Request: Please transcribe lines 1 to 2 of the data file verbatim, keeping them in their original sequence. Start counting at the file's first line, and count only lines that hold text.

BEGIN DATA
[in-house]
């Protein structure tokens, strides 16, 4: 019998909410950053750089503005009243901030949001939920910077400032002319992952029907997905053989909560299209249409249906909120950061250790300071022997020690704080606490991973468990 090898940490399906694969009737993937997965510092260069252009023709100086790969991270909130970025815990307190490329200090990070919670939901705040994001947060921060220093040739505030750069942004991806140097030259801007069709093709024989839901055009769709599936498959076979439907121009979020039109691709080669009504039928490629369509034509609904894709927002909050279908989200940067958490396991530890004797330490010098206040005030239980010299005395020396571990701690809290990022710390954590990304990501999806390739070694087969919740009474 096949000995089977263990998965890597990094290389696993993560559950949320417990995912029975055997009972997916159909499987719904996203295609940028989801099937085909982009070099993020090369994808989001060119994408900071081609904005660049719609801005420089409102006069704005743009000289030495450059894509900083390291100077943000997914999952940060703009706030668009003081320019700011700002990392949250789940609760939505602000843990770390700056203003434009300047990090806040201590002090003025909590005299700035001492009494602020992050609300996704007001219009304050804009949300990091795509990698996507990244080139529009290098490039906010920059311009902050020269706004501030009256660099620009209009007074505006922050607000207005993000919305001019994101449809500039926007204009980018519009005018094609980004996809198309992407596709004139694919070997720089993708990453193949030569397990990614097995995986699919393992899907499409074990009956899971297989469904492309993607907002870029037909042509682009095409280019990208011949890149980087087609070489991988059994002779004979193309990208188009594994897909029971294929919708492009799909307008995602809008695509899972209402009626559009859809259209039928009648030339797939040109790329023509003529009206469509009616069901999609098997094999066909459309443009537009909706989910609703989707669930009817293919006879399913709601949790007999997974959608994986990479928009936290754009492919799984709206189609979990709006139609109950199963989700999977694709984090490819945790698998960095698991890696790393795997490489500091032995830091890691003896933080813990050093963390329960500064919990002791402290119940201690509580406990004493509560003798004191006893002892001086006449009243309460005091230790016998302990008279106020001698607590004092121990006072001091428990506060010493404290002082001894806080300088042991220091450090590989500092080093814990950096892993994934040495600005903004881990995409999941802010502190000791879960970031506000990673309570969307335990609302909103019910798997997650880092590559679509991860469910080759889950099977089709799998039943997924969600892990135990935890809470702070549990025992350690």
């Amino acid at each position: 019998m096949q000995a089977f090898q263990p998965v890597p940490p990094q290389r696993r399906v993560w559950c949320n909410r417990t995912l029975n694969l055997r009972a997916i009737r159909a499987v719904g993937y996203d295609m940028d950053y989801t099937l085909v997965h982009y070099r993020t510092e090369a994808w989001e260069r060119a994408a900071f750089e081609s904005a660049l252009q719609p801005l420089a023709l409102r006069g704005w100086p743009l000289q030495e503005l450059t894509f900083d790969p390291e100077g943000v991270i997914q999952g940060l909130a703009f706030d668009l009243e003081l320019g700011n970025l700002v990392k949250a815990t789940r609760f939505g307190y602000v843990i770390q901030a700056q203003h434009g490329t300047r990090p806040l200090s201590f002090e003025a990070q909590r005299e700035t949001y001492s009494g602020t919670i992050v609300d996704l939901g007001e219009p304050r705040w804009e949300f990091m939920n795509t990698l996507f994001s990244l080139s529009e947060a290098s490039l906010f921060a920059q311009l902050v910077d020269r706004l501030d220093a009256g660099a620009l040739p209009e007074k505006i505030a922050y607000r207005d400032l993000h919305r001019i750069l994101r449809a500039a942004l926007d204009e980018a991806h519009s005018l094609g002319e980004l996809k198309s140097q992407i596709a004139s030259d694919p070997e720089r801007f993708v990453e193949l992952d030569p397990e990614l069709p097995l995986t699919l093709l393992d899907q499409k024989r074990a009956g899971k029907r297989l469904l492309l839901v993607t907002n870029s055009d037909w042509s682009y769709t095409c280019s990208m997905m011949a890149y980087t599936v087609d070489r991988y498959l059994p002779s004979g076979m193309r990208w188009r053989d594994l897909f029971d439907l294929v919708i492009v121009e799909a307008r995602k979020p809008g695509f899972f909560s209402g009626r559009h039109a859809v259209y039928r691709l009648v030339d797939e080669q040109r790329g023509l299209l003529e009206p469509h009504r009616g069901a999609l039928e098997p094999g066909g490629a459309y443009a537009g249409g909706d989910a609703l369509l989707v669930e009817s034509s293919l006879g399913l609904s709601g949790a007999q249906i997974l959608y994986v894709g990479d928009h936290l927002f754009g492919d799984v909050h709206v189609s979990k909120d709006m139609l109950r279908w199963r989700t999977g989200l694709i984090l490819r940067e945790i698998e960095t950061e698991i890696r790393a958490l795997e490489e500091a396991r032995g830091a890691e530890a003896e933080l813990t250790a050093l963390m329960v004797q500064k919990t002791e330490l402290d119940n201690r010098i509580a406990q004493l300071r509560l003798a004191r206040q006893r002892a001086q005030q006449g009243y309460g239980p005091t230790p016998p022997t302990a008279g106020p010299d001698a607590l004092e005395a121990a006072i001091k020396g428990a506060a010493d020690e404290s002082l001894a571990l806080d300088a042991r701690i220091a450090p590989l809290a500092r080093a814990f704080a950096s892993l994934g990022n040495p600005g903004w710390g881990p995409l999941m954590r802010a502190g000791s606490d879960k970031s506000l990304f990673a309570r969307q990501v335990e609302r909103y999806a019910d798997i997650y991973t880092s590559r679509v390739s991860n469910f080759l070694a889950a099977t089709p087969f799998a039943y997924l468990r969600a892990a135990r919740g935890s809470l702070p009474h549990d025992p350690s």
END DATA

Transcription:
[in-house]
């Protein structure tokens, strides 16, 4: 019998909410950053750089503005009243901030949001939920910077400032002319992952029907997905053989909560299209249409249906909120950061250790300071022997020690704080606490991973468990 090898940490399906694969009737993937997965510092260069252009023709100086790969991270909130970025815990307190490329200090990070919670939901705040994001947060921060220093040739505030750069942004991806140097030259801007069709093709024989839901055009769709599936498959076979439907121009979020039109691709080669009504039928490629369509034509609904894709927002909050279908989200940067958490396991530890004797330490010098206040005030239980010299005395020396571990701690809290990022710390954590990304990501999806390739070694087969919740009474 096949000995089977263990998965890597990094290389696993993560559950949320417990995912029975055997009972997916159909499987719904996203295609940028989801099937085909982009070099993020090369994808989001060119994408900071081609904005660049719609801005420089409102006069704005743009000289030495450059894509900083390291100077943000997914999952940060703009706030668009003081320019700011700002990392949250789940609760939505602000843990770390700056203003434009300047990090806040201590002090003025909590005299700035001492009494602020992050609300996704007001219009304050804009949300990091795509990698996507990244080139529009290098490039906010920059311009902050020269706004501030009256660099620009209009007074505006922050607000207005993000919305001019994101449809500039926007204009980018519009005018094609980004996809198309992407596709004139694919070997720089993708990453193949030569397990990614097995995986699919393992899907499409074990009956899971297989469904492309993607907002870029037909042509682009095409280019990208011949890149980087087609070489991988059994002779004979193309990208188009594994897909029971294929919708492009799909307008995602809008695509899972209402009626559009859809259209039928009648030339797939040109790329023509003529009206469509009616069901999609098997094999066909459309443009537009909706989910609703989707669930009817293919006879399913709601949790007999997974959608994986990479928009936290754009492919799984709206189609979990709006139609109950199963989700999977694709984090490819945790698998960095698991890696790393795997490489500091032995830091890691003896933080813990050093963390329960500064919990002791402290119940201690509580406990004493509560003798004191006893002892001086006449009243309460005091230790016998302990008279106020001698607590004092121990006072001091428990506060010493404290002082001894806080300088042991220091450090590989500092080093814990950096892993994934040495600005903004881990995409999941802010502190000791879960970031506000990673309570969307335990609302909103019910798997997650880092590559679509991860469910080759889950099977089709799998039943997924969600892990135990935890809470702070549990025992350690």